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CONTENTS
Volume 6, Number 3, May 2003
 

Abstract
A long suspension bridge is often located within a unique wind environment, and strong winds at the site seldom attack the bridge at a right angle to its long axis. This paper thus investigates the buffeting response of long suspension bridges to skew winds. The conventional buffeting analysis in the frequency domain is first improved to take into account skew winds based on the quasi-steady theory andrnthe oblique strip theory in conjunction with the finite element method and the pseudo-excitation method. The aerodynamic coefficients and flutter derivatives of the Tsing Ma suspension bridge deck under skew winds, which are required in the improved buffeting analysis, are then measured in a wind tunnel using specially designed test rigs. The field measurement data, which were recorded during Typhoon Sam in 1999 by the Wind And Structural Health Monitoring System (WASHMS) installed on the Tsing Ma Bridge, are analyzed to obtain both wind characteristics and buffeting responses. Finally, the field measured buffeting responses of the Tsing Ma Bridge are compared with those from the computer simulation using the improved method and the aerodynamic coefficients and flutter derivatives measured under skew winds. The comparison is found satisfactory in general.

Key Words
long suspension bridge, skew wind, buffeting analysis, wind tunnel test, aerodynamic coefficient, flutter derivative, field measurement, Typhoon Sam, comparison.

Address
Department of Civil and Structural Engineering, The Hong Kong Polytechnic University, Hung Hom, Kowloon, Hong Kong, ChinarnDepartment of Civil and Structural Engineering, The Hong Kong Polytechnic University, Hung Hom, Kowloon, Hong Kong, ChinarnState Key Laboratory for Disaster Reduction in Civil Engineering, Department of Bridge Engineering, Tongji University, Shanghai 200092, Chinarn

Abstract
Galloping instability of dry inclined cables of cable-stayed bridges has been reported by Japanese researchers. A suggested stability criterion based on some experimental studies in Japan implies that many of stay cables would be expected to suffer galloping instability, which, if alid, would cause serious difficulty in the design of cable-stayed bridges. However, this is not the case in reality. Thus, it isrnpractically urgent and necessary to confirm the validity of this criterion and possible restriction of it. In the present study, a 2D sectional cable model was tested in the wind tunnel, and effects of various physical parameters were investigated. It is found that the stability criterion suggested by Japanese researchers is more conservative than the results obtained from the current study.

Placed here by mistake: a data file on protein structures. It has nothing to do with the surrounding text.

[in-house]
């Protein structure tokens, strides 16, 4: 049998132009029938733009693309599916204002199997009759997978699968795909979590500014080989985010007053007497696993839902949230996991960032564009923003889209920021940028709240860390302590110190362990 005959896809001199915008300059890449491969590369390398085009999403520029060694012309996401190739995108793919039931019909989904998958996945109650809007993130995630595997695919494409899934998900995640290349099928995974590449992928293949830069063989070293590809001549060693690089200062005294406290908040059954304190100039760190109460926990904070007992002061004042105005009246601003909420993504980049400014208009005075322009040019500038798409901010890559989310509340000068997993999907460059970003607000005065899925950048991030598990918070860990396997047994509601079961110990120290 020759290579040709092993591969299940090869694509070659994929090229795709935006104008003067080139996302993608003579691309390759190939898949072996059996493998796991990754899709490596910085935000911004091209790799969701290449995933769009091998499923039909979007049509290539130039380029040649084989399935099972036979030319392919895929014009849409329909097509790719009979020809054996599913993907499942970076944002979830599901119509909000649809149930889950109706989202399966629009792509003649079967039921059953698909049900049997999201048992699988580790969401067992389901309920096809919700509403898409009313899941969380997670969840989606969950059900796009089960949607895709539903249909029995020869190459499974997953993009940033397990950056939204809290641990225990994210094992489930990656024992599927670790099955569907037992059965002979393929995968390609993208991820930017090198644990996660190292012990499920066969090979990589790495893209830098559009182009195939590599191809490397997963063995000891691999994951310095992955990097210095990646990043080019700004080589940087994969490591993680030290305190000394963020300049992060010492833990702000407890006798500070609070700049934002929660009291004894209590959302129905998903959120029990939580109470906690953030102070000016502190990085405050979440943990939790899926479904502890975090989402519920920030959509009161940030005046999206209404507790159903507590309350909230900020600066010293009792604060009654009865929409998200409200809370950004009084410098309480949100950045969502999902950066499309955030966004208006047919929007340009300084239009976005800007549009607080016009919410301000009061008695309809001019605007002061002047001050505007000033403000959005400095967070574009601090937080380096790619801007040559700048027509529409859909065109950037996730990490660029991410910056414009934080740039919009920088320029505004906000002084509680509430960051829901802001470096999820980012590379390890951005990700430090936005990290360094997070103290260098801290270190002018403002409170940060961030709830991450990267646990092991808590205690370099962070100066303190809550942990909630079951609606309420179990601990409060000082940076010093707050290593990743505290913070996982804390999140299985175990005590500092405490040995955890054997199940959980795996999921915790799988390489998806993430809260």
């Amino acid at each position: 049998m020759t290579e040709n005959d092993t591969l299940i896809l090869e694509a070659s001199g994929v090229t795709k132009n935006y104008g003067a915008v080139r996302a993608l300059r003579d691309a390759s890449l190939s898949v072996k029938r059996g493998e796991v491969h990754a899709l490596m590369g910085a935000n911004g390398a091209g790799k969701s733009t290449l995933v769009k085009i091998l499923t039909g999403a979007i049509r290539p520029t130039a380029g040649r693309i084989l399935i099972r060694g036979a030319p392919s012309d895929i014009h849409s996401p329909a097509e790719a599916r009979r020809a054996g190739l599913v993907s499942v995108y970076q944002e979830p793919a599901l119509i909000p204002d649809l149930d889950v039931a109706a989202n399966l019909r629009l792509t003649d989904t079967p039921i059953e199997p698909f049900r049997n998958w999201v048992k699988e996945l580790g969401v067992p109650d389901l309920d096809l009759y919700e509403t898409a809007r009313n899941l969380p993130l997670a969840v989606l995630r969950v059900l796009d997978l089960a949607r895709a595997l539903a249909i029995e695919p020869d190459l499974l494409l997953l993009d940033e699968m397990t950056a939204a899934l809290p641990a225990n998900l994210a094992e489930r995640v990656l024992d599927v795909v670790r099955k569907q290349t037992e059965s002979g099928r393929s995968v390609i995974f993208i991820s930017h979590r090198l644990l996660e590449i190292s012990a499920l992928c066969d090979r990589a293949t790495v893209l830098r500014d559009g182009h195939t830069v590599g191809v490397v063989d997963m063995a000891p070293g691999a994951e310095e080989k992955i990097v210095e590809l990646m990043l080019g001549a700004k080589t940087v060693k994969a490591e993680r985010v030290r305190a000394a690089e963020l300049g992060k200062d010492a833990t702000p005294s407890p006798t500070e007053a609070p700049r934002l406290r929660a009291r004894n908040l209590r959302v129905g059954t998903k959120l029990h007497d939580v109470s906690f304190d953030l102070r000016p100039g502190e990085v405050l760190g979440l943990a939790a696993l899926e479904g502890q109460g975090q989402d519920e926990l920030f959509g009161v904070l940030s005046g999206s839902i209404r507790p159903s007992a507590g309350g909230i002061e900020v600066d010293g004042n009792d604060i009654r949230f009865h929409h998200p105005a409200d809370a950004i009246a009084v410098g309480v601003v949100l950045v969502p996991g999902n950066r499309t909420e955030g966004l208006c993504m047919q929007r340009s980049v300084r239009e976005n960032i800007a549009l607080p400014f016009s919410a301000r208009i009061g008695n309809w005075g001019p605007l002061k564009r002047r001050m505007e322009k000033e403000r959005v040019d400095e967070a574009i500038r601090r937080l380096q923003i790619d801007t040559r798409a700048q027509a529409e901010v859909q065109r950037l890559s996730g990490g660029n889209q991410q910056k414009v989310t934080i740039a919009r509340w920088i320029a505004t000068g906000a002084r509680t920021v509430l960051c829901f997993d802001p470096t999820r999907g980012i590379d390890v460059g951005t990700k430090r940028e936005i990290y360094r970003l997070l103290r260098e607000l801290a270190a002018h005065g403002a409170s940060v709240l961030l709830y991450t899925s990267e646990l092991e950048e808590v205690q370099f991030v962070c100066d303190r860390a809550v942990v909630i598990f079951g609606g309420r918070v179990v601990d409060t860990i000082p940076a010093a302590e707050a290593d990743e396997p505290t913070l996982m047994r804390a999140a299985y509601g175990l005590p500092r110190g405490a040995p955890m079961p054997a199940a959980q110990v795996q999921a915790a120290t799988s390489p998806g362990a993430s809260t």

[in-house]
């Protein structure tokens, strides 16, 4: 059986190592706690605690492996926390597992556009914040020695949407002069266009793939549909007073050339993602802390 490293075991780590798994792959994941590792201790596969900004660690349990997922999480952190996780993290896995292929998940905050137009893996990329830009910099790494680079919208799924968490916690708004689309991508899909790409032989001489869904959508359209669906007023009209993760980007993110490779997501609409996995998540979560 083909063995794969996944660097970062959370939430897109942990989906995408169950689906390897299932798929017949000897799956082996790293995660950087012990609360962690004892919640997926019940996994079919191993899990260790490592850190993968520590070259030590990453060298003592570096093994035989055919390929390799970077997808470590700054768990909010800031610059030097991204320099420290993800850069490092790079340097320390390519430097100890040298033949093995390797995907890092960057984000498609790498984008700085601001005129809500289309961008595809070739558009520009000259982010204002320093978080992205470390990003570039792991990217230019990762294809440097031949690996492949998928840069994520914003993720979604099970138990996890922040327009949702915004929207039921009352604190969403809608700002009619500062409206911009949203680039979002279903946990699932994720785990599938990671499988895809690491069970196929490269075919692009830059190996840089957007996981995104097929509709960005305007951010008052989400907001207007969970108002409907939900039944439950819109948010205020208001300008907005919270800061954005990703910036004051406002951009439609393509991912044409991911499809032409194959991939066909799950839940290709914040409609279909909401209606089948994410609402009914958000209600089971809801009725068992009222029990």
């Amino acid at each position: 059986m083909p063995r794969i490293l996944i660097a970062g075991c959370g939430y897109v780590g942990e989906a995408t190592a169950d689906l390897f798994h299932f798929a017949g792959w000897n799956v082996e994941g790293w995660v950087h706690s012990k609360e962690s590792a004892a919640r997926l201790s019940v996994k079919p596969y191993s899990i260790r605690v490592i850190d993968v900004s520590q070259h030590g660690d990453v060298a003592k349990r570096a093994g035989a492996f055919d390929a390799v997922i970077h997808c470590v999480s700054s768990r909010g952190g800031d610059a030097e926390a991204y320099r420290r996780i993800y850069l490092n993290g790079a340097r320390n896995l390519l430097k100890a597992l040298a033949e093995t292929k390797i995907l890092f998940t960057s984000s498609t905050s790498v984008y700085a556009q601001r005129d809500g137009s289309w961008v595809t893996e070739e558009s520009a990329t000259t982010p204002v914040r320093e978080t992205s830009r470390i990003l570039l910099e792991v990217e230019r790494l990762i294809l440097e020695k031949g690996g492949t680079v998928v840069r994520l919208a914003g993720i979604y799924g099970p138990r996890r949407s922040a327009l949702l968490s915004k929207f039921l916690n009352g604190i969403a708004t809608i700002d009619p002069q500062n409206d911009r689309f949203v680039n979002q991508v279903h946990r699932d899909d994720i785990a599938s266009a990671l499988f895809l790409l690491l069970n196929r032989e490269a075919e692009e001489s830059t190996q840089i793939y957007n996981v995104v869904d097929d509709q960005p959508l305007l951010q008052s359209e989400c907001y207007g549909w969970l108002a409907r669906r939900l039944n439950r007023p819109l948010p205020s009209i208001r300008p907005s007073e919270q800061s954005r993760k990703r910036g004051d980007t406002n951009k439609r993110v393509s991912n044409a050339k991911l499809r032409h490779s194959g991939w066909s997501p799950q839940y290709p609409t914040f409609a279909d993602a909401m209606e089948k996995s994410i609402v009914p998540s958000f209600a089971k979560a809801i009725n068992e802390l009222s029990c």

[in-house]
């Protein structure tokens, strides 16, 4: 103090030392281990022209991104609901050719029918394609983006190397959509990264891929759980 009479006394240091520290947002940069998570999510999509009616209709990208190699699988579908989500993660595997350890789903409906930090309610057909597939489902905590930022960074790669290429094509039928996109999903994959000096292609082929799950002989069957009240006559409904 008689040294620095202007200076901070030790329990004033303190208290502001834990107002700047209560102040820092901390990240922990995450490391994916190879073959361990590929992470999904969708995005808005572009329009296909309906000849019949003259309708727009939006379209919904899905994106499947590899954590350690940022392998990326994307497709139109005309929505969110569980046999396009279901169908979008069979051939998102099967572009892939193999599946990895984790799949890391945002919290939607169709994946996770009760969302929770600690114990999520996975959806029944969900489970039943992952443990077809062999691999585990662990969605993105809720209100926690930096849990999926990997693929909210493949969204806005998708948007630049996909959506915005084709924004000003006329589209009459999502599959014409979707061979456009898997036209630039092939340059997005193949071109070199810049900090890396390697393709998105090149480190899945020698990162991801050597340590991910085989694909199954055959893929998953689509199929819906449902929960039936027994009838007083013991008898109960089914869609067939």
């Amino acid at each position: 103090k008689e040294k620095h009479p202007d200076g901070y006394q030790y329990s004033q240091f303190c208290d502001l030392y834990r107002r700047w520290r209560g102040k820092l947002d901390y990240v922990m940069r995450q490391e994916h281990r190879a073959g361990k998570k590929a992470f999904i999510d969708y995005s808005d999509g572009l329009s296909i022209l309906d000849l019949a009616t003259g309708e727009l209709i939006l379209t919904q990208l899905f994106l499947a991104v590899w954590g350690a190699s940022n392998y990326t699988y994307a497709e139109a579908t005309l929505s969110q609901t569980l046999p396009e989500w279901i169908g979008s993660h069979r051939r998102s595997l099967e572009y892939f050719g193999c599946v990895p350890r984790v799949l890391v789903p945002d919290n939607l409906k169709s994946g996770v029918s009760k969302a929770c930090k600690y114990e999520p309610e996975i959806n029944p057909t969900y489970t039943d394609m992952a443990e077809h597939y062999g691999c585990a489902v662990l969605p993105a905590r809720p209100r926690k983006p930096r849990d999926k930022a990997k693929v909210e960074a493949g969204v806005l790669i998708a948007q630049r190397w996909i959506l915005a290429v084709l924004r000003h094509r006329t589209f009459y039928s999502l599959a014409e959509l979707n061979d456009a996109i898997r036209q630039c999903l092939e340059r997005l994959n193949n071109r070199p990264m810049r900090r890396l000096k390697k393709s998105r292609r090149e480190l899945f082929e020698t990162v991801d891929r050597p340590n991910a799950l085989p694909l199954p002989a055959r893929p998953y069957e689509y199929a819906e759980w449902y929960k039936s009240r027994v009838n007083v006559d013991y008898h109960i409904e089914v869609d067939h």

Key Words
cable aerodynamics; inclined circular cylinder; high-speed vortex excitation; dry inclined cable instability; Reynolds number.

Address
Department of Civil Engineering, University of Ottawa, Ottawa, Ontario, CanadarnNational Research Council, Ottawa, Ontario, CanadarnNational Research Council, Ottawa, Ontario, CanadarnDepartment of Civil Engineering, University of Ottawa, Ottawa, Ontario, Canadarn

Abstract
A tornado changes its wind speed and direction rapidly; therefore, it is difficult to study the effects of a tornado on buildings in a wind tunnel. In this work, the status of the tornado-structure interaction is surveyed by numerical simulation. Various models of the tornado wind field found in literature are surveyed. Three-dimensional computer modeling work using the turbulence model based onrnlarge eddy simulation is presented. The effect of tornado on a cubic building is considered for this study. The Navier-Stokes (NS) equations are approximated by finite difference method, and solved by a semi-implicit procedure. The force coefficients are plotted in time to study the effect of the Rankine-CombinedrnVortex Model. Some flow visualizations are also reported to understand the flow behavior around the cube.

Key Words
tornado; building; tornado-structure interaction; computational fluid dynamics; wind engineering.

Address
Department of Civil Engineering, University of Arkansas, Fayetteville, AR, 72701, USA

Abstract
The design of high-rise building is often influenced by wind-induced motions such as accelerations and lateral deflections. Consequently, the building's structural stiffness and dynamic (vibration periods and damping) properties become important parameters in the determination of such motions. The approximate methods and empirical expressions used to quantify these parameters at the design phase tend to yield values significantly different from each other. In view of this, there is a need to examine how actual buildings in the field respond to dynamic wind loading in order to ascertain a more realistic model for the dynamic behavior of buildings. This paper describes the findings from full-scale measurements of the wind-induced response of typical high-rise buildings in Singapore, and recommends an empirical forecast model for periods of vibration of typical buildings in Singapore, an appropriate computer model for determining the periods of vibration, and appropriate expressions which relate the wind speed to accelerations in buildings based on wind tunnel force balance model test and field results.

Key Words
field measurements; tall buildings; wind induced acceleration; wind loads; force balance test.

Address
Department of Civil Engineering, National University of Singapore, Block E1A, #07-03, Engineering Drive 2, Singapore 117576, SingaporernDepartment of Civil Engineering, National University of Singapore, Block E1A, #07-03, Engineering Drive 2, Singapore 117576, SingaporernStructural Engineering Department, Housing & Development Board, 480 Lorong 6 Toa Payoh, Singapore 310480, Singapore


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